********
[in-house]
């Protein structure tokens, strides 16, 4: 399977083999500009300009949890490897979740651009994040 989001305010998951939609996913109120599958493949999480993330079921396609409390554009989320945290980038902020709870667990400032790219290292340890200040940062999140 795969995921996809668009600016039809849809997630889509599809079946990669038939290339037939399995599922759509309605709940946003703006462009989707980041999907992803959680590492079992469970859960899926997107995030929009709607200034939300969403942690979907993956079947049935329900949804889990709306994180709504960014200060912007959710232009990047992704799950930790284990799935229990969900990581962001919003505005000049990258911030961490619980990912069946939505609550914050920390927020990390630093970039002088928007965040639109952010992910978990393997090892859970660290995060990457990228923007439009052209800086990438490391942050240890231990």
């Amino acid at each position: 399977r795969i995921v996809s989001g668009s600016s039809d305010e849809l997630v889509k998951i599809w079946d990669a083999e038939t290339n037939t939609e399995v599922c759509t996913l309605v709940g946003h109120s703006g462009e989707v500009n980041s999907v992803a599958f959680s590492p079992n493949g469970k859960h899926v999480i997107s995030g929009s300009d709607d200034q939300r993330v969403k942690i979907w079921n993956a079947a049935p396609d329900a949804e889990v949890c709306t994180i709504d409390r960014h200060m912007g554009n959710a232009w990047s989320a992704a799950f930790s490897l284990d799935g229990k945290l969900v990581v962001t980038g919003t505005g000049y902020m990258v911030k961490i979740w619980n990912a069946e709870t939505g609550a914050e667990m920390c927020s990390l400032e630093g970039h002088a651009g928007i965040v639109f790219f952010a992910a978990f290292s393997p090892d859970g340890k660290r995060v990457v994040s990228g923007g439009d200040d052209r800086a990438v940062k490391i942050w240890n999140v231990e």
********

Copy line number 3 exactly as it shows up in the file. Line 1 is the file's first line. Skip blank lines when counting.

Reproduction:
């Amino acid at each position: 399977r795969i995921v996809s989001g668009s600016s039809d305010e849809l997630v889509k998951i599809w079946d990669a083999e038939t290339n037939t939609e399995v599922c759509t996913l309605v709940g946003h109120s703006g462009e989707v500009n980041s999907v992803a599958f959680s590492p079992n493949g469970k859960h899926v999480i997107s995030g929009s300009d709607d200034q939300r993330v969403k942690i979907w079921n993956a079947a049935p396609d329900a949804e889990v949890c709306t994180i709504d409390r960014h200060m912007g554009n959710a232009w990047s989320a992704a799950f930790s490897l284990d799935g229990k945290l969900v990581v962001t980038g919003t505005g000049y902020m990258v911030k961490i979740w619980n990912a069946e709870t939505g609550a914050e667990m920390c927020s990390l400032e630093g970039h002088a651009g928007i965040v639109f790219f952010a992910a978990f290292s393997p090892d859970g340890k660290r995060v990457v994040s990228g923007g439009d200040d052209r800086a990438v940062k490391i942050w240890n999140v231990e």